Mohamed tells his story, relevant or not
The story might well be apocryphal.
It could be true as well. True or not it captures neatly the twists
and turns of politics as it does the hypocrisy that lies behind
the sayings and doings of politicians.
The year was
1956. The place was Moscow. The person, Nikita Khrushchev.
At the death of Joseph Stalin almost three years earlier, Khrushchev
had been appointed First Secretary of the Communist Party, a post
that Stalin had held for 30 years.
1956 at a secret session of the Russian Communist Party Congress,
Nikita Khrushchev denounced Stalin for his abuse of power and a
hundred other things setting in motion the process of de-Stalinisation.
was on his feet cataloguing Stalin's blunders and repressive acts,
a note was passed to him. He stopped and read the note which asked:
"What were you doing while Stalin was up to all this?"
The note was unsigned, a trait Sri Lankans might come to recognise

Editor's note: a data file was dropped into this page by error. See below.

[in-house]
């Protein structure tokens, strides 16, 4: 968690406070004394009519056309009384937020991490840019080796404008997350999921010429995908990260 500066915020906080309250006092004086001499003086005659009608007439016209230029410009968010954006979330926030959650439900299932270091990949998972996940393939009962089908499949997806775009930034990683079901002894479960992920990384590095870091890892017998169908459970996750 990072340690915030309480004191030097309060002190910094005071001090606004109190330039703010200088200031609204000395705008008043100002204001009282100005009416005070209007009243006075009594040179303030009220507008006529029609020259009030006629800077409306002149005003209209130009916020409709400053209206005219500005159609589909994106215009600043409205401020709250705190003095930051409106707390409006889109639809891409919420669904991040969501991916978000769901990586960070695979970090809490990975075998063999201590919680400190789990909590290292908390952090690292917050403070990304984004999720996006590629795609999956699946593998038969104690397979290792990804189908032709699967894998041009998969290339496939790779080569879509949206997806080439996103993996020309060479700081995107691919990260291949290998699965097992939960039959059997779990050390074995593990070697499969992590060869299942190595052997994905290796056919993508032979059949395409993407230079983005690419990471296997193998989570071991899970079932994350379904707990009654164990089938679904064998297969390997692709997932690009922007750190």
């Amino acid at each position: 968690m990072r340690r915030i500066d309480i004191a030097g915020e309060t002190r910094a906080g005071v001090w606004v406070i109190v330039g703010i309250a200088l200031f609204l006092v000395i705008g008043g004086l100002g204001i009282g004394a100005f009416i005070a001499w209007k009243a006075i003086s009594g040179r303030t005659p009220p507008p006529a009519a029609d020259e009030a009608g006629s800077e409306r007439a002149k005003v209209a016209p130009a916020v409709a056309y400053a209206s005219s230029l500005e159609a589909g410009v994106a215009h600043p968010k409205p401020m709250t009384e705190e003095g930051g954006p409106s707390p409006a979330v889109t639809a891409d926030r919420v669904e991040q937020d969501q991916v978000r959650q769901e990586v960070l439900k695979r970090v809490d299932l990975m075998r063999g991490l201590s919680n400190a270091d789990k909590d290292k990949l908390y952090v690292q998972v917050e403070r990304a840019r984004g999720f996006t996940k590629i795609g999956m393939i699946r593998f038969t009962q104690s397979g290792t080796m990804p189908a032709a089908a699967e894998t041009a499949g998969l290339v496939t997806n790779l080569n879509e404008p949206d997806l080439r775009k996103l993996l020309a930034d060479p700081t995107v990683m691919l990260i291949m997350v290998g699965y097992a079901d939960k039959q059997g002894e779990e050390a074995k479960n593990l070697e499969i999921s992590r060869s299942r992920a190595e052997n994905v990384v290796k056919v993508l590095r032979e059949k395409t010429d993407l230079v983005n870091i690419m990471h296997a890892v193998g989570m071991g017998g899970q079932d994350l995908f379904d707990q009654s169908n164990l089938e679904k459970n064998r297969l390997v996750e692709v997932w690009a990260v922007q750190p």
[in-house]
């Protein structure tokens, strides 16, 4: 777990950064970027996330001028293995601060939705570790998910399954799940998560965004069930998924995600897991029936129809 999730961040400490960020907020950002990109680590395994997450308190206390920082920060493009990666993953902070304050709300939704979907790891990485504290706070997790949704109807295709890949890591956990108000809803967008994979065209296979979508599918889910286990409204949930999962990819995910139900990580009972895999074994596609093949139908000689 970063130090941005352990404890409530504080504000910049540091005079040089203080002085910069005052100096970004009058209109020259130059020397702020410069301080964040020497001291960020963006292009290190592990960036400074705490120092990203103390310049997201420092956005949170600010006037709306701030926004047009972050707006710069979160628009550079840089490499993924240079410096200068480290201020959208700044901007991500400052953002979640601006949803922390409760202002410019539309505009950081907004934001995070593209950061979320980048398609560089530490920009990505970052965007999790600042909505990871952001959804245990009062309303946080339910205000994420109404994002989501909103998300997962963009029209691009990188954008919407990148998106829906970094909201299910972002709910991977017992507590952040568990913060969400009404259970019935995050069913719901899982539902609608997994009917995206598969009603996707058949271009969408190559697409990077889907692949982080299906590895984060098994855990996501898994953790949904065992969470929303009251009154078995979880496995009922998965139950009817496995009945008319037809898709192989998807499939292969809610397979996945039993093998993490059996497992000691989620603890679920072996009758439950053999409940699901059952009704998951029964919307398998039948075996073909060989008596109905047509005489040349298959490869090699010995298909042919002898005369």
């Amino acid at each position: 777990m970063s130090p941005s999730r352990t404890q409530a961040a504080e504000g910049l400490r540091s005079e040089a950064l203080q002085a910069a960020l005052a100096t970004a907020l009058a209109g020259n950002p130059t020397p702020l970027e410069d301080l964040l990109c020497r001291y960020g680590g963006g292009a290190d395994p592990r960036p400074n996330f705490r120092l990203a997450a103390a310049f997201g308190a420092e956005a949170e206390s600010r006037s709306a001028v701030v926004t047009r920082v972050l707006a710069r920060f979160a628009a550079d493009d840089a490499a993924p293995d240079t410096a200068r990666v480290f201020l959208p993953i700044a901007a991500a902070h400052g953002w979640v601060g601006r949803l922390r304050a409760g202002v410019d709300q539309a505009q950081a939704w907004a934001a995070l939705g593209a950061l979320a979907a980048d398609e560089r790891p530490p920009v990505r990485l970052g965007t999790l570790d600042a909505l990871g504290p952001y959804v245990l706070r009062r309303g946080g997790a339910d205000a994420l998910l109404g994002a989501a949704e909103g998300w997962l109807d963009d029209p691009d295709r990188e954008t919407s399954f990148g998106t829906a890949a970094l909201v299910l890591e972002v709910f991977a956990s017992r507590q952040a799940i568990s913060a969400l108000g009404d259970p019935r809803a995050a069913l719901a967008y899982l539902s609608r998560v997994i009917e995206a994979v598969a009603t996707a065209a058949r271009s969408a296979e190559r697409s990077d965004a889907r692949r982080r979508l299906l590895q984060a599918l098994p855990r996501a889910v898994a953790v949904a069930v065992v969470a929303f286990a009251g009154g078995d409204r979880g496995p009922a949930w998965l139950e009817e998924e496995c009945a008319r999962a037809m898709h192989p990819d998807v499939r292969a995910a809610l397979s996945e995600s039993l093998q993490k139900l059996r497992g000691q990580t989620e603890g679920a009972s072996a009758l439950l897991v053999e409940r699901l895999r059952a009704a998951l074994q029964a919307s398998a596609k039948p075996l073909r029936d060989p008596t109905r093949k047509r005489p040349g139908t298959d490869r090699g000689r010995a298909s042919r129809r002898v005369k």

as almost a national characteristic.
looked round the hall. "Who sent this note, he asked in a tone
that was, needless to say, menacing. There was pin drop silence
or as the late Lalith Athulathmudali would say, a deafening silence.
waited for a couple of minutes more. Then he said in a more conciliatory
voice: "That was exactly what I was doing." I was reminded
of this story that used to do the rounds in the early 1960s whenever
journalists and Left politicians gathered at the late Senator Reggie
Perera's private eatery "Sandella" near the Colombo Town
Hall or at the Press Club where the Indian High Commission now sits
cheek by jowl with the Galle Face Hotel.
My mind went
back to those days on reading a news report in this newspaper on
how Minister M. H. Mohamed "lashed out at Saddam Hussein"
during the debate in parliament over the speech of Prime Minister
Ranil Wickremesinghe at the United Nations.
recall that there was quite a ho ha-or is it ha ho- because somewhere
in his speech the prime minister stated that there were "those